FIG. 5 shows a plan view of a variation on the bladder 11 shown in the preceding figures and description, in that instead of providing an individual aperture 14 for each key shaft 15, a series of slotted apertures 17 are provided. The slotted apertures 17 allow for sufficient support of the keys by the bladder 18 and also allow for one bladder 18 to accommodate a range of keyboard layouts.

In large systems a series of keyboards can be linked to a programmed air pump to provide the pressure variations necessary, to a large number of users.

An alternate form of providing a pressure variable keystroke apparatus would be the use of an electromagnetic field between the base plate and the key, instead of the inflatable bag means. However, this would result in an increase in the electrical interference which is an undesirable and detrimental element in any computer/electrical system.

The foregoing describes only one embodiment of the present invention and modifications, of use of those skilled in the art, can be made thereto without departing from the scope of the present invention.

Patent Citations
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US2800034 *4 Mar 195323 Jul 1957Cutler Hammer IncMechanical interlocks for plural electrical apparatus
US3268673 *9 May 196323 Aug 1966IttHydraulic pushbutton assembly
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US3535479 *7 Jun 196820 Oct 1970Koehler DaytonTime delay pressure switch
US3599525 *14 May 197017 Aug 1971Paul A KlannPneumatic crossbar device
US3603983 *23 Jul 19697 Sep 1971Northern Electric CoMechanical-electrical code generating device employing fluid switching
US4054944 *28 Jan 197618 Oct 1977Redactron CorporationFinger operated switching device
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Non-Patent Citations
1IBM Technical Disclosure Bulletin; Easton, R. C.; "Hydraulically Controlled Keyboard Interlock Mechanism", vol. 14, No. 8, Jan. 1972, p. 2540.
2 *IBM Technical Disclosure Bulletin; Easton, R. C.; Hydraulically Controlled Keyboard Interlock Mechanism , vol. 14, No. 8, Jan. 1972, p. 2540.
Referenced by
Citing PatentFiling datePublication dateApplicantTitle
US5459461 *29 Jul 199317 Oct 1995Crowley; Robert J.Inflatable keyboard
US5579238 *21 Aug 199526 Nov 1996Krugman; MichaelInstrumented computer keyboard for prevention of injury
US5595449 *21 Dec 199521 Jan 1997Delco Electronics CorporationInflatable keyboard
US5627566 *9 Jun 19926 May 1997Litschel; DietmarKeyboard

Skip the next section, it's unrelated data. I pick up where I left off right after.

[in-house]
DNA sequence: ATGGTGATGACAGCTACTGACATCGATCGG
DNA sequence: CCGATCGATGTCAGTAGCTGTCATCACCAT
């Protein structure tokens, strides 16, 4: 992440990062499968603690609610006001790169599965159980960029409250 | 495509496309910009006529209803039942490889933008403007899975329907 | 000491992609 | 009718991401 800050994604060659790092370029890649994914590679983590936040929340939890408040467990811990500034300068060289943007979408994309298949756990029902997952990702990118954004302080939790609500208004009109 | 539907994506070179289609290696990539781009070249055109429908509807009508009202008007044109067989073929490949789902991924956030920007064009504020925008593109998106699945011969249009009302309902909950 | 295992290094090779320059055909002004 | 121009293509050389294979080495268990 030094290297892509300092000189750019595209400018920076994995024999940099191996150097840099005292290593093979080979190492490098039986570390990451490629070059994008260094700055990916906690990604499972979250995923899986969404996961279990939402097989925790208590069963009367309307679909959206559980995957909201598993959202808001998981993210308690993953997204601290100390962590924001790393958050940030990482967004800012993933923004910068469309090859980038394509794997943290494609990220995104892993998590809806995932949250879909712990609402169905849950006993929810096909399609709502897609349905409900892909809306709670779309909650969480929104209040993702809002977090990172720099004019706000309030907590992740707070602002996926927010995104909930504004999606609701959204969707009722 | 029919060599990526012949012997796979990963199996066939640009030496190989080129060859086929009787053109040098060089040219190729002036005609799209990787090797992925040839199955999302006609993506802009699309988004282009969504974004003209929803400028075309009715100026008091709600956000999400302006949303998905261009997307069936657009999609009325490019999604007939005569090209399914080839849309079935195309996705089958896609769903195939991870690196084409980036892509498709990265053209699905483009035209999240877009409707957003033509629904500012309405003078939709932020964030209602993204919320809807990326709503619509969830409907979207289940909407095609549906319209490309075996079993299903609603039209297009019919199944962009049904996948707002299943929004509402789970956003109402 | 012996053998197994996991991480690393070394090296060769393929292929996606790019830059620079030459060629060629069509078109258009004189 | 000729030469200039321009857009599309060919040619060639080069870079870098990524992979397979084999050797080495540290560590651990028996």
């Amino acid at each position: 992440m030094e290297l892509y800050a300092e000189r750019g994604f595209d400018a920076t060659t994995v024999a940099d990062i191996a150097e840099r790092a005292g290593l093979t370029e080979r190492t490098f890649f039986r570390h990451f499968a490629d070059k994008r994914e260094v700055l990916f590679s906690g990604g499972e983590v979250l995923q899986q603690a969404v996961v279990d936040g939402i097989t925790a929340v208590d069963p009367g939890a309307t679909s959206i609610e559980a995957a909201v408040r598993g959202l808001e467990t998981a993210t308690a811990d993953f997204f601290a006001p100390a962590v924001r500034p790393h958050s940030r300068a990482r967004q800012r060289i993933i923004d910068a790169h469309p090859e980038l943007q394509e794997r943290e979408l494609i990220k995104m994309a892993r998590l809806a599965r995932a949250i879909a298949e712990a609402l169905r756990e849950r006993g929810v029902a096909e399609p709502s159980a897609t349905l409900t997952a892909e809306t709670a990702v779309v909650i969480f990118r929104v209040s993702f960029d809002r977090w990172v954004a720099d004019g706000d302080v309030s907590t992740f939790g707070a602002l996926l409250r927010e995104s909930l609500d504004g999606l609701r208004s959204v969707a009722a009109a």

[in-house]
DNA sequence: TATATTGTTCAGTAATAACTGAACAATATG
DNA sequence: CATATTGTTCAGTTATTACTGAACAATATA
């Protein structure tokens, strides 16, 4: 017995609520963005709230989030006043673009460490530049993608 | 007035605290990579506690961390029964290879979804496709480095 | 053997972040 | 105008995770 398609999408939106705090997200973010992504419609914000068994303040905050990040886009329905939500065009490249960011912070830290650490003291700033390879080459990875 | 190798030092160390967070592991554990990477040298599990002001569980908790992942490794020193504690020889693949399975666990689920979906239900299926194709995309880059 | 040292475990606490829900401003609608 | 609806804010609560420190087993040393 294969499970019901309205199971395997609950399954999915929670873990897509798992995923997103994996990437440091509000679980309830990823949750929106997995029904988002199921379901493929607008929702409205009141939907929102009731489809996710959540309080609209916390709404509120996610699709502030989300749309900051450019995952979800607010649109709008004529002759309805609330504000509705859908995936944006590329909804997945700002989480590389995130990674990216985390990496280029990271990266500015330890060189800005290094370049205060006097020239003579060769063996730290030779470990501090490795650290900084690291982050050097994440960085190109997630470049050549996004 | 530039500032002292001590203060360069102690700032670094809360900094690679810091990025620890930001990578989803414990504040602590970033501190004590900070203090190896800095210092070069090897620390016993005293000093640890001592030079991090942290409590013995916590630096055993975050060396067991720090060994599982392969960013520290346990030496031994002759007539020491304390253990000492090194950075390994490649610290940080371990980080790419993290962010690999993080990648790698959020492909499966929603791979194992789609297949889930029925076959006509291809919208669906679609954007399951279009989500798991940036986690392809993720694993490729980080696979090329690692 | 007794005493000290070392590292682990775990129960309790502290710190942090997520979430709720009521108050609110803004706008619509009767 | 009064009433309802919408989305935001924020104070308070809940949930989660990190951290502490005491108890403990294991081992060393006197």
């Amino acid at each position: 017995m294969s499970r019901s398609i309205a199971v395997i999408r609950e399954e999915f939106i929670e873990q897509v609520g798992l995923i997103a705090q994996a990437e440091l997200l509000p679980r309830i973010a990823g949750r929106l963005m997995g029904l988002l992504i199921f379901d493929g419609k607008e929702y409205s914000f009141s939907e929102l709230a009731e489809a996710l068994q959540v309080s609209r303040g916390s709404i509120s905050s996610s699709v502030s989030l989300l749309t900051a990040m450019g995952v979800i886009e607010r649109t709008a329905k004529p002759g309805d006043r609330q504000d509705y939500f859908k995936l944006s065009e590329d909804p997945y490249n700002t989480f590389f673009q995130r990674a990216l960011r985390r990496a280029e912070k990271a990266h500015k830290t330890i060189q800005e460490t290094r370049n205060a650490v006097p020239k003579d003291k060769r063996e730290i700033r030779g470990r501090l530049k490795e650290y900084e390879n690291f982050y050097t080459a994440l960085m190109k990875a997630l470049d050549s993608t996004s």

US5642109 *29 Dec 199524 Jun 1997Crowley; Robert J.Flexible inflatable multi-chamber signal generator
US5648771 *18 Aug 199515 Jul 1997Halgren; Donald N.Wrist rest bag for flexible keyboard
US5666112 *18 Aug 19959 Sep 1997Crowley; Robert J.Key for flexible keyboard
US5742241 *18 Aug 199521 Apr 1998Crowley; Robert J.Flexible data entry panel
US5742242 *19 Dec 199621 Apr 1998Compaq Computer CorporationKeyboard using pressurized fluid to generate key stroke characteristics
US5879088 *24 Nov 19979 Mar 1999Key Tronic CorporationComputer keyboard with adjustable force keystroke feature using air pressure
US6019530 *5 Aug 19981 Feb 2000International Business Machines CorporationKeyboards with retractable keys
US6052071 *19 Nov 199718 Apr 2000Crowley; Robert J.Keyboard with keys for moving cursor
US6107995 *16 Jul 199822 Aug 2000International Business Machines CorporationInflatable keyboard
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US64002858 Oct 19924 Jun 2002Henry GiffordErgonomic keyboard
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US20080025780 *16 Jul 200731 Jan 2008Hong Fu Jin Precision Industry (Shenzhen) Co., Ltd.Inflatable keyboard
US20080068224 *10 Jun 200520 Mar 2008Sensitivity LimitedActuation Apparatus
US20090002201 *4 Sep 20081 Jan 2009Research Transfer Enterprise, L.L.C.Keyboard with keys for moving cursor
US20110107958 *12 May 2011Apple Inc.Input devices and methods of operation
US20150077341 *19 Sep 201319 Mar 2015Dell Products L.P.Force Sensing Keyboard with Automatic Adjustment of Actuation Force Based on User Typing Style
DE112011102040T527 May 20112 May 2013Razer (Asia-Pacific) Pte LtdBetätigungselement zum Steuern einer Kraft, erforderlich zum Betätigen eines elektromechanischen Betätigungselements
U.S. Classification235/145.00R, 400/679, 400/473, 400/719, 400/480
International ClassificationH01H13/84, B41J5/26
Cooperative ClassificationB41J5/26, H01H2227/034, H01H2217/044, H01H13/84, H01H2215/046
European ClassificationB41J5/26, H01H13/84
Legal Events
3 Jan 1993LAPSLapse for failure to pay maintenance fees
16 Mar 1993FPExpired due to failure to pay maintenance fee
Effective date: 19930103